10. Statistical analyses

Statistical significance to assess the numbers of antigen-specific CD8 T cells was determined by unpaired Student’s t test. Tumor sizes between two populations throughout time were analyzed for significance using 2-way ANOVA test. The results are representative of data obtained from at least two independent experiments. All analyses and graphs employed Prism 5.01 software (GraphPad, San Diego, CA).

11. Ethical statement

All animal research was conducted in accordance with our institutional animal care and use committee guidelines.

Results

1. Induction of antigen-specific CD8 T cell responses with genetically modified CD8 T cell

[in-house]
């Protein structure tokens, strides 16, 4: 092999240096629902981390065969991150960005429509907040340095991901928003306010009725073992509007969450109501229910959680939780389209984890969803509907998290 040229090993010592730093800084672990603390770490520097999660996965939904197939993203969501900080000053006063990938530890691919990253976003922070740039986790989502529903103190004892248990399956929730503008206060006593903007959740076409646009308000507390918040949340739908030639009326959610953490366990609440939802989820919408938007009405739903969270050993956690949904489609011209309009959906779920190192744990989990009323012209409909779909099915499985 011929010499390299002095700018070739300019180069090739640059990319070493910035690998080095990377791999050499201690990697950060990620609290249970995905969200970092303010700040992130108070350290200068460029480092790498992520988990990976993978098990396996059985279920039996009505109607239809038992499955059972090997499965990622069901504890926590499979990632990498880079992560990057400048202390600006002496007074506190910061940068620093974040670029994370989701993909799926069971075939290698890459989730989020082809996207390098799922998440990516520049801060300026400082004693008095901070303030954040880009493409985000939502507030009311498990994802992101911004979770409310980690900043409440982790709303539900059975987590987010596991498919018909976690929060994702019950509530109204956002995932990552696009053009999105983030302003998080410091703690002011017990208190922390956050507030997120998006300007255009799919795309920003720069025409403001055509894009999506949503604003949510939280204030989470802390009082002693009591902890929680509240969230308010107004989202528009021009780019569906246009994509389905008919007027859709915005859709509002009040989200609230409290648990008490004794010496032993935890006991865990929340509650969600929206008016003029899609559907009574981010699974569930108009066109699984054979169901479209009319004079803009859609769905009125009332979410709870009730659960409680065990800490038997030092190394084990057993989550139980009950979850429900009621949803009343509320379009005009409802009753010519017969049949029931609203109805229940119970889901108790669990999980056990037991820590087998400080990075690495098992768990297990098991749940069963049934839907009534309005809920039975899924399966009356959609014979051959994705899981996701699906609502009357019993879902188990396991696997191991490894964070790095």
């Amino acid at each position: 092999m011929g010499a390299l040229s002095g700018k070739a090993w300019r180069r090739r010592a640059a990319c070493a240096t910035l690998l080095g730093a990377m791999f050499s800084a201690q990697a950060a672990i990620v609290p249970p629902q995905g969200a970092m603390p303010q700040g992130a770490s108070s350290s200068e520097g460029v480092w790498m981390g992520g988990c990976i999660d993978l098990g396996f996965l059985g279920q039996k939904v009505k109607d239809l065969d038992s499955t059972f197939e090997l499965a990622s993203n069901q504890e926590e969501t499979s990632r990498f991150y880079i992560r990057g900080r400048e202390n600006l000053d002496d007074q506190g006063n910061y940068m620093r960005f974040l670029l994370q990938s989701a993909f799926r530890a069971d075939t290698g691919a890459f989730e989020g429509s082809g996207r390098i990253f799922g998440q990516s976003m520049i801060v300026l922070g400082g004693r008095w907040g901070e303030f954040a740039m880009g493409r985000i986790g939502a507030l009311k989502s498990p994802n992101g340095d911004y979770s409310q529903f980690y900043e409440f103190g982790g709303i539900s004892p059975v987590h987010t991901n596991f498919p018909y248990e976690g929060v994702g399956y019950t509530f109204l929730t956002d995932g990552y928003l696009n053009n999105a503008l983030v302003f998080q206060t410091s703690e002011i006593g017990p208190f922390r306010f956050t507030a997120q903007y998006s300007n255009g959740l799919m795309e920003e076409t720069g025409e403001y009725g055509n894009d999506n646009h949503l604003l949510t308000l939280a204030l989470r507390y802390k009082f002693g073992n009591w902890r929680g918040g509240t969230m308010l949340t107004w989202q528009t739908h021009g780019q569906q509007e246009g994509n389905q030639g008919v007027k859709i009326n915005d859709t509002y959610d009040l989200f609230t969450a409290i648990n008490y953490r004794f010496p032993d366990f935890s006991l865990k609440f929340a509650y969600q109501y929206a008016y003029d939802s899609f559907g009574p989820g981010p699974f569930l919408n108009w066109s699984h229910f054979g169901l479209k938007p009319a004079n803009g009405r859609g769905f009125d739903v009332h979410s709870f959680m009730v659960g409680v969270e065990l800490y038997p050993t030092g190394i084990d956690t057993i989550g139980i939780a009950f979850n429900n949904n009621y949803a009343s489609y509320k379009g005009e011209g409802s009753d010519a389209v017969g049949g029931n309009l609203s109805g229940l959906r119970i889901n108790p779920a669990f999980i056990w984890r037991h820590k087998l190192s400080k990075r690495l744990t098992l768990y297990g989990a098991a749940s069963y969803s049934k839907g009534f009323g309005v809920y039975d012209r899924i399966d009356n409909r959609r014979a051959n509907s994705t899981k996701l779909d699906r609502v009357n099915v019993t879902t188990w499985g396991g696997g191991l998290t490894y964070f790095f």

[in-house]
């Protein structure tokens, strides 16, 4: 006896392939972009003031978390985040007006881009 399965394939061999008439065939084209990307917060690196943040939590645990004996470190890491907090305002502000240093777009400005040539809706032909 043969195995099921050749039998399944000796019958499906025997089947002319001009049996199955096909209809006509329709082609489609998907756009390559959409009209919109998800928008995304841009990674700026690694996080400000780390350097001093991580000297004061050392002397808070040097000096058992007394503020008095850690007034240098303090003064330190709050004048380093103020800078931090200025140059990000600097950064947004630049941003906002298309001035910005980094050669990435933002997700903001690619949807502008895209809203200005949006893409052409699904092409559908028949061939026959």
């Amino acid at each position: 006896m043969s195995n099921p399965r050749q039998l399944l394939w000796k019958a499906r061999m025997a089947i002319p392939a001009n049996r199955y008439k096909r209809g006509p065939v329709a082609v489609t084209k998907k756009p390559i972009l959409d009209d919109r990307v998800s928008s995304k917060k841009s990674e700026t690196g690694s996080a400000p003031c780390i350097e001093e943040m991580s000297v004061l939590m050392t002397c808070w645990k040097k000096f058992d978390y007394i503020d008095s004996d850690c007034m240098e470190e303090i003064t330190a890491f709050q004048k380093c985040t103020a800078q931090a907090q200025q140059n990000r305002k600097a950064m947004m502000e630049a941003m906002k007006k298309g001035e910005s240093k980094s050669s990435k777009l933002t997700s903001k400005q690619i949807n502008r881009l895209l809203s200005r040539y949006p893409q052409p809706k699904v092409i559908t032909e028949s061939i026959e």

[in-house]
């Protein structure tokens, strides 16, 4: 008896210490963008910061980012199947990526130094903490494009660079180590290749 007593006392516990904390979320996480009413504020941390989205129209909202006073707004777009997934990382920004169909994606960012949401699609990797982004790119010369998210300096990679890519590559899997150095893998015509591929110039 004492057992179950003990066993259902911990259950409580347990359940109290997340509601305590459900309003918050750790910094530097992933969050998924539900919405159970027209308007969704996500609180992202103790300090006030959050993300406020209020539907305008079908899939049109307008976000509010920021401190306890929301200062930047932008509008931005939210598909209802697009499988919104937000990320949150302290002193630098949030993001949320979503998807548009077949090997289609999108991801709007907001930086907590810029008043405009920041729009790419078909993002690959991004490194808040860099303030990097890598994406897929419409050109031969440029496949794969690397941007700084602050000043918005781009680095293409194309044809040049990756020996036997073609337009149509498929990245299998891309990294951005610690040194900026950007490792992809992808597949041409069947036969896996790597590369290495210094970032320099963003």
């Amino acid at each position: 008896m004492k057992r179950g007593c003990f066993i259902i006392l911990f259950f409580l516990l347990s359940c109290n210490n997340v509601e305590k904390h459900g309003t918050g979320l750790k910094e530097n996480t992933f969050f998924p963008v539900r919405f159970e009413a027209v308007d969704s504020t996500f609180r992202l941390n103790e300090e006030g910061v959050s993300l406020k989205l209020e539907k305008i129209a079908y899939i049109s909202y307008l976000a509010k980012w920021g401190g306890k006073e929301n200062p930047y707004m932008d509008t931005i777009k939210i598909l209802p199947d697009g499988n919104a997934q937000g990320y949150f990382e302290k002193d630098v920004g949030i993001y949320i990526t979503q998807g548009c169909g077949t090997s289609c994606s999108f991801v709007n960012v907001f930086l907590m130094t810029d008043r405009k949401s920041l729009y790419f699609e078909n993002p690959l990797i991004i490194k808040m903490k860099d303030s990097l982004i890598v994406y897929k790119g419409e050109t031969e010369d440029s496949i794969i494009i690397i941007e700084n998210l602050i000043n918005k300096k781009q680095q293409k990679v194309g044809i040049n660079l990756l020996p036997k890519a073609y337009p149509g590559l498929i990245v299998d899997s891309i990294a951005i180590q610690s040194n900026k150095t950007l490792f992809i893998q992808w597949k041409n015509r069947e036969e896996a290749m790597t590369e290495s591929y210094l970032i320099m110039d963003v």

To express the costimulatory ligands, T cells were transduced with recombinant retroviruses encoding CD70, CD80, OX40L, and 4-1BBL (hereafter referred to as CD70-T, CD80-T, OX40L-T, and 4-1BBL-T cells, respectively), and surface expression of the costimulatory ligands on CD8 T cells and cell viability after transduction was analyzed. Phenotypic analysis of ex vivo–activated CD8 T cells was also examined for comparison, exhibiting that all costimulatory ligands were unaffected (data not shown). In vitro transduction efficiency of the individual retroviruses revealed that the levels of the costimulatory ligands expression on CD8 T cells were subsequently increased, and all modified CD8 T cells were viable after transduction (Fig. 1A and B). Next, we evaluated the effector T-cell stimulatory functionality of genetically modified CD8 T cells as an APC; CFSE-labeled Pmel-1 T cells, which recognize the mgp10025 (EGSRNQDWL), were co-cultured with variously conditioned T cells after pulsing with heteroclitic hgp10025 (KVPRNDQWL) peptide. As shown in Fig. 1C, Pmel-1 T cells cultured with modified CD8 T cells revealed higher cell proliferation index compared with that of mock-GFP-T. Of these, CD70-T exhibited similar level of cell proliferation of Pmel-1 T cells as DCs. Next, we assessed whether CD8 T cells modified to express additional costimulatory ligands can induce antigen-specific CD8 T-cell responses in vivo, the mice received three-identical but variously conditioned CD8 T-cell vaccinations, and the functional activity of freshly isolated CD8 T cells was evaluated. CD70-T and 4-1BBL-T vaccination generated higher number of antigen-specific IFNγ-producing CD8 T cells with lytic functionality (CD107a/b mobilization) in comparison to that generated by other conditioned CD8 T cells (Fig. 1D). However, as shown in Fig. 1E, only the freshly isolated CD8 T cells from CD70-T-vaccinated mice displayed high recognition activity against peptide-pulsed target (EL4/Trp1455) and B16 tumor cells, suggesting that CD70-T vaccination is as efficient as DC-based vaccination in inducing antigen-specific CD8 T-cell responses. Subsequently, we evaluated in vivo therapeutic antitumor effects of the conditioned T-cell vaccination toward 3-day–established B16 melanoma. As shown in Fig. 1F, GFP-T and 4-1BBL-T-cell vaccination demonstrated no therapeutic benefits, whereas CD70-T vaccination had a substantially higher antitumor effects as in DC-based vaccinated group.